Acceleration of climate change
During the first decade of the 21st century, land degradation released between 3.6 and 4.4 billion tons of CO2 into the atmosphere.
It is estimated that around 45% of the world’s population could live in regions considered arid by 2050. Global wetlands have declined by 87% over the last three centuries.
Polluted environments such as mining areas, industrial sites or waste disposal sites are also formidable vectors of disease. Bronchitis in the best cases, but also cancers, anemia and neurological problems in the most serious cases. Contaminated soil can also affect livestock and lead to widespread food poisoning.
Between health problems, water contamination and reduced agricultural yields, 50 to 700 million people could be forced to migrate by 2050.
As always, we must not forget that everything is linked. The soil maintains close links with the vast majority of ecosystems on the planet, and constitutes one of the fundamental conditions for maintaining life.
Global solutions to combat soil pollution
More than ever, the preservation and rehabilitation of soils is therefore a global issue that we still too often tend to ignore. This is evidenced in particular by World Soil Day, organized every year on December 5 since 2013.
And yet, much has been done in recent years. The Grenelle II law dating from 2010 had already set itself the mission of fighting against urban sprawl by advocating instead sustainable territorial development, and then the Global Soil Partnership created in 2012 established itself as a space for essential exchange to harmonize future global policies.
The year 2018 was particularly rich in decisions. On the sidelines of the World Climate Action Summit, Connecticut joined the Global Soil Challenge initiative by committing to implementing programs intended to protect fertile, non-degraded soils and to develop agro-ecological practices. With the establishment of sustainable land management, we would be able to produce up to 58% more food.
Strengthen pollution source management policies
In the Biodiversity Plan also published in 2018, waste management experts mentioned an objective of zero artificialization. More concretely, this will involve, for example, strengthening agricultural regulations, monitoring pesticide residues, preserving green areas in cities like New Haven, CT and implementing strict monitoring of soil health. polluted or potentially polluted sites are now scrupulously listed in the BASOL database while the Department of Energy & Environmental Protection supports and runs numerous programs dedicated to the rehabilitation of degraded soils.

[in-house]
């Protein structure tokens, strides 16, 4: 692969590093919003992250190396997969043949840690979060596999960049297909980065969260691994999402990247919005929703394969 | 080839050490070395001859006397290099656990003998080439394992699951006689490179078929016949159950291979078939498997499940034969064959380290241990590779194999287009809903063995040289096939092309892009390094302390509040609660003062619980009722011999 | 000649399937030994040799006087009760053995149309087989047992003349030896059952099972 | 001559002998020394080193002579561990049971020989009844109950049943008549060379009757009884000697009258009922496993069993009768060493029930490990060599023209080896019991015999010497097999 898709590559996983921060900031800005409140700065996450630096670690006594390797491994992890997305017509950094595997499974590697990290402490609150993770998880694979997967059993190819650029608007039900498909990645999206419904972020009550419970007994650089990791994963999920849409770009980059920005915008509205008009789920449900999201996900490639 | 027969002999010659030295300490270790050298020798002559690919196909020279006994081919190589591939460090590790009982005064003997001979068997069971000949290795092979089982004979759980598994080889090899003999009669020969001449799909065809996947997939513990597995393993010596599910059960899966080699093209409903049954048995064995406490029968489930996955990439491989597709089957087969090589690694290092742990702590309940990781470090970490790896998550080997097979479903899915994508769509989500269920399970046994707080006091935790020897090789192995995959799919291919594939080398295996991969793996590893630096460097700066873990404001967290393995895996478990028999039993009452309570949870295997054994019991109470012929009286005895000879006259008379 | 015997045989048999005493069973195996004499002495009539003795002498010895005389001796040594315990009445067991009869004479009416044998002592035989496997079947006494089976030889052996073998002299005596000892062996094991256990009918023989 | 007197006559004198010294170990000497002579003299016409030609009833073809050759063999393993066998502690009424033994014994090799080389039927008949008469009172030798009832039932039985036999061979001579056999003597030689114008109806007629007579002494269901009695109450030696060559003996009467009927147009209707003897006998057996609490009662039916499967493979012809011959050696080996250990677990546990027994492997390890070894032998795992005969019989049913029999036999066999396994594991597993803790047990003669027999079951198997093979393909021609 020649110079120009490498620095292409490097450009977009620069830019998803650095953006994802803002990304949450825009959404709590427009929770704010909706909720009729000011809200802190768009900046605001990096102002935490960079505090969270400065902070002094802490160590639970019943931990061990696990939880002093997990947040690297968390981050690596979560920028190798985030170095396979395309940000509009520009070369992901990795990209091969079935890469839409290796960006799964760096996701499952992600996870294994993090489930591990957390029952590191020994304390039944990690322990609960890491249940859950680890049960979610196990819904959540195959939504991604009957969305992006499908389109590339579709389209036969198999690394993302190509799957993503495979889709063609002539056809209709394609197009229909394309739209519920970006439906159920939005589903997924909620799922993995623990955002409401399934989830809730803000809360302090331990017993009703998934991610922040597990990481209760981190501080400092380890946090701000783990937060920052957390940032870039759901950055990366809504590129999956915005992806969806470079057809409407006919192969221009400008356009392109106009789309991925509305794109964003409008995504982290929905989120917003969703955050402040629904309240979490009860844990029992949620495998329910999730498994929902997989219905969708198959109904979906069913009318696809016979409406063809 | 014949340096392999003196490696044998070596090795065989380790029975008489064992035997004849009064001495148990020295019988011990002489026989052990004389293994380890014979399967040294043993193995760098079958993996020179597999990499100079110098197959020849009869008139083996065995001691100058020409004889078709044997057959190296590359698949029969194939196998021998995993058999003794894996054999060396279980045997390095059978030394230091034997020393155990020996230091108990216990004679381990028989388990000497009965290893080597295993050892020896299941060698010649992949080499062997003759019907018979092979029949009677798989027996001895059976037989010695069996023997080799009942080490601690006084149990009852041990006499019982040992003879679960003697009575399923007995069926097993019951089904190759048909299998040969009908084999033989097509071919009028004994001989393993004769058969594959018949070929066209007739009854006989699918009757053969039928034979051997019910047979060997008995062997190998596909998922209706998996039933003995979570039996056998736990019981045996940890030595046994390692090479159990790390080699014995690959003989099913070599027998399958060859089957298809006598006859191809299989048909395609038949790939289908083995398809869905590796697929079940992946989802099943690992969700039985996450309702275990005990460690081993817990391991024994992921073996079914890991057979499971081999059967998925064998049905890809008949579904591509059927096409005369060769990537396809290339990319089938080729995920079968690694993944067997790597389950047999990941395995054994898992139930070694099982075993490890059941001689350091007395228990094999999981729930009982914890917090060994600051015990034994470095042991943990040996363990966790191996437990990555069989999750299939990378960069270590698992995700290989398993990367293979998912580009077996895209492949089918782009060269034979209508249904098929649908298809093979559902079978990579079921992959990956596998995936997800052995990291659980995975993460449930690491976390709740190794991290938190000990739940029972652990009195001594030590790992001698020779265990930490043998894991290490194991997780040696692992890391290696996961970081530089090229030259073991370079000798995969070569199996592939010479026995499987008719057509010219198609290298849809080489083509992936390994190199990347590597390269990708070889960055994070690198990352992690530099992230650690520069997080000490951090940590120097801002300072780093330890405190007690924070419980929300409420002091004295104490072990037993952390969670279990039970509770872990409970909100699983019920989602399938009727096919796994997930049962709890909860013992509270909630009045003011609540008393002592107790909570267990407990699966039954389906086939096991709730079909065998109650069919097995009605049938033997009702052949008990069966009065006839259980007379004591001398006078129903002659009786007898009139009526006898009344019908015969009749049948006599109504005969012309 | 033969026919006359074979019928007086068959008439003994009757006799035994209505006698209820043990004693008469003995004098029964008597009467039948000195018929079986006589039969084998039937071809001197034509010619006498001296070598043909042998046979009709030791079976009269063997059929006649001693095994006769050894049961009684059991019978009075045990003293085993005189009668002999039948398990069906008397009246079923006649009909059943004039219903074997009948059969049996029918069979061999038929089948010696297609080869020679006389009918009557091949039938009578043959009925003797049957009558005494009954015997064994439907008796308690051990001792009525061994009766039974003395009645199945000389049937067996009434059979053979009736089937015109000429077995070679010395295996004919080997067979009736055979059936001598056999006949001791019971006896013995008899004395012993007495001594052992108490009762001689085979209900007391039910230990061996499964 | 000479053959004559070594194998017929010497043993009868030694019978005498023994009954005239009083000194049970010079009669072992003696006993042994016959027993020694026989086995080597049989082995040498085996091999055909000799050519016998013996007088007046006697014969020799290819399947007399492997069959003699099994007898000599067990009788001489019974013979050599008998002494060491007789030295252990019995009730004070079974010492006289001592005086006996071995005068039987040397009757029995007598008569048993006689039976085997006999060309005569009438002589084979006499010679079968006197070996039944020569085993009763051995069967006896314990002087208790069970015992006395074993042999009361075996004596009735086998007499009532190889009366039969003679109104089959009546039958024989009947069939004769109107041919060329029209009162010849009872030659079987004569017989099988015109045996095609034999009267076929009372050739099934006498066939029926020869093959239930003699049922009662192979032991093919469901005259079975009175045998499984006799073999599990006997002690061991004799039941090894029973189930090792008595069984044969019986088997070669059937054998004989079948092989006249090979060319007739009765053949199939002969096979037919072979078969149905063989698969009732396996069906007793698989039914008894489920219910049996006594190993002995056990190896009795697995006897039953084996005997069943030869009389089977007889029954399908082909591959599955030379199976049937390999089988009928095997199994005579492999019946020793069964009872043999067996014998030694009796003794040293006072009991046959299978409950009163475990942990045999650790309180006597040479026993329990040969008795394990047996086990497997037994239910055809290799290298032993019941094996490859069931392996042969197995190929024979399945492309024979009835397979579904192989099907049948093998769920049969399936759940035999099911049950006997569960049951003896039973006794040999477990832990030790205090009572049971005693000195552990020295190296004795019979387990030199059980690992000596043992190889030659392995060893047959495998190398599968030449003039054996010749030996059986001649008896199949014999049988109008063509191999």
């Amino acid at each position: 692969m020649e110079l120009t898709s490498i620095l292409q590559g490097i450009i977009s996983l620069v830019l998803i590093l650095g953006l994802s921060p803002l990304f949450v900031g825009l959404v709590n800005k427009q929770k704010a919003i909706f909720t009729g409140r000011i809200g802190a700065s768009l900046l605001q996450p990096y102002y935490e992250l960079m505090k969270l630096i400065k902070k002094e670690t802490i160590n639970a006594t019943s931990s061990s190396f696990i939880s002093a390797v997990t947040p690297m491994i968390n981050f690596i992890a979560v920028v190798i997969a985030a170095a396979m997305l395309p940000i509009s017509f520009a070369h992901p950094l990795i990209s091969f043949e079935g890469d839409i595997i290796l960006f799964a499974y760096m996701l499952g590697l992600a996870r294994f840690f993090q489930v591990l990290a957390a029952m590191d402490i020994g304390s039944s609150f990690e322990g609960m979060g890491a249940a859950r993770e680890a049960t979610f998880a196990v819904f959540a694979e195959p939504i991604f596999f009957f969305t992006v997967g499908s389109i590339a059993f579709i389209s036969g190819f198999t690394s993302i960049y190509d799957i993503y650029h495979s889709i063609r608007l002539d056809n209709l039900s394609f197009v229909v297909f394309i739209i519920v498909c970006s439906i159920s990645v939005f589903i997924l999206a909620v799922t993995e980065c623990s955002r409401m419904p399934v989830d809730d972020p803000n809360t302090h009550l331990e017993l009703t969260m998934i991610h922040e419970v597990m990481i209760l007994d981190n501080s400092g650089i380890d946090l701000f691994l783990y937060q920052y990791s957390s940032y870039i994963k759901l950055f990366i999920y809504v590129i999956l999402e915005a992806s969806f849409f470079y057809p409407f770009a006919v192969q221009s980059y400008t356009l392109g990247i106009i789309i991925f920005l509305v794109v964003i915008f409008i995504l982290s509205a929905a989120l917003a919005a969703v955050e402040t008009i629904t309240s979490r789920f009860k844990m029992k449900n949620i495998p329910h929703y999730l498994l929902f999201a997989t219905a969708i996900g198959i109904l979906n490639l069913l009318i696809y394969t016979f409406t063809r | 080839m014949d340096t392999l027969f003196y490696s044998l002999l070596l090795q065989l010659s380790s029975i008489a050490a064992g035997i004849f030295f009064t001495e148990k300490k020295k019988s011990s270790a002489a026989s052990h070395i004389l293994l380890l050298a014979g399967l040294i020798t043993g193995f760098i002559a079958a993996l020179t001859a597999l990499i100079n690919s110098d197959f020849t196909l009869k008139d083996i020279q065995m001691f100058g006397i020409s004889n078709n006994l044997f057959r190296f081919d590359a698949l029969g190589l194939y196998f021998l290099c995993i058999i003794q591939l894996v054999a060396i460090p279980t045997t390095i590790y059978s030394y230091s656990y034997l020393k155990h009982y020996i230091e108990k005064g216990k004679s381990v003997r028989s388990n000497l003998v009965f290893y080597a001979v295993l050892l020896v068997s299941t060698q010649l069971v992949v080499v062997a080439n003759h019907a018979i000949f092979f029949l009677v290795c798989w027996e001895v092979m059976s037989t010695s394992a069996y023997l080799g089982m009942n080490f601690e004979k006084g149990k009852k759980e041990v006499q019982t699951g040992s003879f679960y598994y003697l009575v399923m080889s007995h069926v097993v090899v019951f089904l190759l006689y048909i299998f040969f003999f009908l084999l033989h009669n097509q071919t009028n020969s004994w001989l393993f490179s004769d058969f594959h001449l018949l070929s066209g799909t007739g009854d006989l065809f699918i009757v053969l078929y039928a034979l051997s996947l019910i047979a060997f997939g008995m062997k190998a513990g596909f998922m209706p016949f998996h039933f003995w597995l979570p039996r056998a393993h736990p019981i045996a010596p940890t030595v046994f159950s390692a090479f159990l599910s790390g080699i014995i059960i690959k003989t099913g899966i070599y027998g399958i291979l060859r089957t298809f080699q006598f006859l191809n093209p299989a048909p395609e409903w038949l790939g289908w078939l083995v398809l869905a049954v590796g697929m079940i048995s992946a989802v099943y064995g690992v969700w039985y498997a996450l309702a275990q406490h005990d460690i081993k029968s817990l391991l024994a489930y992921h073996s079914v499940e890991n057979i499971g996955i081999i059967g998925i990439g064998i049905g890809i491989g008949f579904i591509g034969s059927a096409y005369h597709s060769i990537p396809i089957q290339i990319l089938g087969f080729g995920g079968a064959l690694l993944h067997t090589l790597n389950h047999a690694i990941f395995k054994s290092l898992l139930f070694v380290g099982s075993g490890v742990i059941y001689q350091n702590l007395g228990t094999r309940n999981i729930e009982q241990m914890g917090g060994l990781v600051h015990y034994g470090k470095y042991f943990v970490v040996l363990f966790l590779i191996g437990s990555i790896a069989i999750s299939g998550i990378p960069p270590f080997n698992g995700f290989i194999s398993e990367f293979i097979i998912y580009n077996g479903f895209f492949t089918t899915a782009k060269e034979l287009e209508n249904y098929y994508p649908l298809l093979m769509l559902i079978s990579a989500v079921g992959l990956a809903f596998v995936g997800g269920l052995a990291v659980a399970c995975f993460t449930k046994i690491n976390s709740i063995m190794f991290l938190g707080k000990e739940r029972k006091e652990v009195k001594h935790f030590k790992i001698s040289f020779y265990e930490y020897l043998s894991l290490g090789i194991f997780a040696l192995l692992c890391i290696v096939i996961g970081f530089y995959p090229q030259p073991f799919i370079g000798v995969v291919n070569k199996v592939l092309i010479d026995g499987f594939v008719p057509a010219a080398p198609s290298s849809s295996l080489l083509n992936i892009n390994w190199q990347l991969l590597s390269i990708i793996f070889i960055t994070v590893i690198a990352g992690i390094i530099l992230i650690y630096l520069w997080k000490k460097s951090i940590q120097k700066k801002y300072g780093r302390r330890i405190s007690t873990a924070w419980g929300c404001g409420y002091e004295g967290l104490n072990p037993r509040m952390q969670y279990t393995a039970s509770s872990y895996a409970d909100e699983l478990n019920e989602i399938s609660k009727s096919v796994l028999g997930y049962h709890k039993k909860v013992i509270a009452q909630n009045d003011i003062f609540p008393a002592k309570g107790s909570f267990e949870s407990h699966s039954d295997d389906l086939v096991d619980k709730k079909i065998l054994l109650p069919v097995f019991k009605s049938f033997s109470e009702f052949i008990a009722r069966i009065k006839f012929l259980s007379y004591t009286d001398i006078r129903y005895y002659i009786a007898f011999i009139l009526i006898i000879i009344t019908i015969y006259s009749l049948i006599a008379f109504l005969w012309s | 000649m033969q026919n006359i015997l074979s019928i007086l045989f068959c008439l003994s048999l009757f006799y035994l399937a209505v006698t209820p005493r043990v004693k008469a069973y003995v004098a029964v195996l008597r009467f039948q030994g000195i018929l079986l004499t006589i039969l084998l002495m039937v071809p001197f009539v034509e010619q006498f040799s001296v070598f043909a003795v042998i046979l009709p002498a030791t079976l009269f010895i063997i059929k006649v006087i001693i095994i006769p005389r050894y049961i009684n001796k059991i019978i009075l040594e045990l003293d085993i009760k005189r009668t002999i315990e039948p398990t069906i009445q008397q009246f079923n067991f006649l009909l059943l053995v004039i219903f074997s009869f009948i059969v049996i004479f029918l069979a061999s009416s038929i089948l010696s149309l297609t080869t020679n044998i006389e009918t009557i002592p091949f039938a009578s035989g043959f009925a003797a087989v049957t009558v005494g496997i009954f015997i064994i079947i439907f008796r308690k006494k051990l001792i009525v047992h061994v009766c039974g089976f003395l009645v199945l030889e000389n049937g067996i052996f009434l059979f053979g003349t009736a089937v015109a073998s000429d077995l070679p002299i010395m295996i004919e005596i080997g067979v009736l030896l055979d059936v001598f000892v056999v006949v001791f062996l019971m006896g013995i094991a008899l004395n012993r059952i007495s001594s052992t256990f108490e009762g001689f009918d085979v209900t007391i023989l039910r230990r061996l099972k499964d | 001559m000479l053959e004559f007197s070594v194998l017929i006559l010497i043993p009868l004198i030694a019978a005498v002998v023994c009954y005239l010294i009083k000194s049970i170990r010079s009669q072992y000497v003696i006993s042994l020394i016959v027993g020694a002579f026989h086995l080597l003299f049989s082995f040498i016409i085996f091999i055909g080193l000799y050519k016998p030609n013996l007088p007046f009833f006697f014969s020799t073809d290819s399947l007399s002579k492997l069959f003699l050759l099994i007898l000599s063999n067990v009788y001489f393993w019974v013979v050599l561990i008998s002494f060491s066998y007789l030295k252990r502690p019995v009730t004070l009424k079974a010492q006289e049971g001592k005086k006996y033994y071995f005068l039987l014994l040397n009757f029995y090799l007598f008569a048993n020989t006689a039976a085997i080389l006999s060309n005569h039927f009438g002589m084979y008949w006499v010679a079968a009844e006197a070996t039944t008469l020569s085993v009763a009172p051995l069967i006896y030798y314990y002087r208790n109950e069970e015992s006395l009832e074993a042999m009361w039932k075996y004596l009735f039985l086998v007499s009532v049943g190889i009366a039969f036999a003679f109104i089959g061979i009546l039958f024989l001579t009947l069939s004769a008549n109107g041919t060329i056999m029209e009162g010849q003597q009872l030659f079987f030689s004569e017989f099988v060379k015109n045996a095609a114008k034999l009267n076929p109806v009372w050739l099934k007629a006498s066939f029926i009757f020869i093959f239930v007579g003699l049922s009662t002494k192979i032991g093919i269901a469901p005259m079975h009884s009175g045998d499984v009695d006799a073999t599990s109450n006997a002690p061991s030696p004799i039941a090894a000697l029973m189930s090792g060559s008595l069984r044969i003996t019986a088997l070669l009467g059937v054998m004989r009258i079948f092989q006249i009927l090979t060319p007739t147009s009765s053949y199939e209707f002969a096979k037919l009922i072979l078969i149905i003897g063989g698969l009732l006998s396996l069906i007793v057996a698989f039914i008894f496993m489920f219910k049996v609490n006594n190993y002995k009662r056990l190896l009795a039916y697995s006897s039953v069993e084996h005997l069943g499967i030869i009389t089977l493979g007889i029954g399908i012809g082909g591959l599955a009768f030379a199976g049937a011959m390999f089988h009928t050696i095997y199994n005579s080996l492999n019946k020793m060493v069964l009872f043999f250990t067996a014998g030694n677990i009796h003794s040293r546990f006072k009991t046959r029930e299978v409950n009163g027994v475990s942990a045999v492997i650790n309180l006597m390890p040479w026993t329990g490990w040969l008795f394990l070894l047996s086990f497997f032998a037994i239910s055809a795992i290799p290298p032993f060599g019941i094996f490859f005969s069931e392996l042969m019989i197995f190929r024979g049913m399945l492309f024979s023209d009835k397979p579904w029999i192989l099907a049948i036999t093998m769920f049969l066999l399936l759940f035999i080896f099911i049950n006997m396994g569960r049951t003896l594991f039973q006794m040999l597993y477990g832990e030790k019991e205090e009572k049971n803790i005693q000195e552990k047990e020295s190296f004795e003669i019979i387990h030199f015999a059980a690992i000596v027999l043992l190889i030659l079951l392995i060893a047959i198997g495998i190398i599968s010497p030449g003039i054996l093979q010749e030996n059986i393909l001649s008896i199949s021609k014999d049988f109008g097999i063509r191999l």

The study and monitoring of unused land will also be essential. The layout and management of space will be done, for example, according to the capacity of the environment and the ground. The development of certain projects cannot be carried out in the immediate vicinity of residential areas and virgin land in Connecticut, except for recycling facilities.
The effort should finally also include the promotion of research on technologies related to the diagnosis of soil pollution, and the development of cartographic and data collection equipment in CT.
Supervise agricultural practices
Improper land use remains a major concern in the prevention and control of soil pollution. Overexploitation and overgrazing should be avoided as both contribute to soil erosion.
In agricultural land management, ideal soil conservation methods combine mechanical and biological control techniques (crop rotation, strip cultivation, use of organic composts, etc.). All while favoring the use of natural manure, rich in nutrients, and limiting the use of pesticides and chemicals!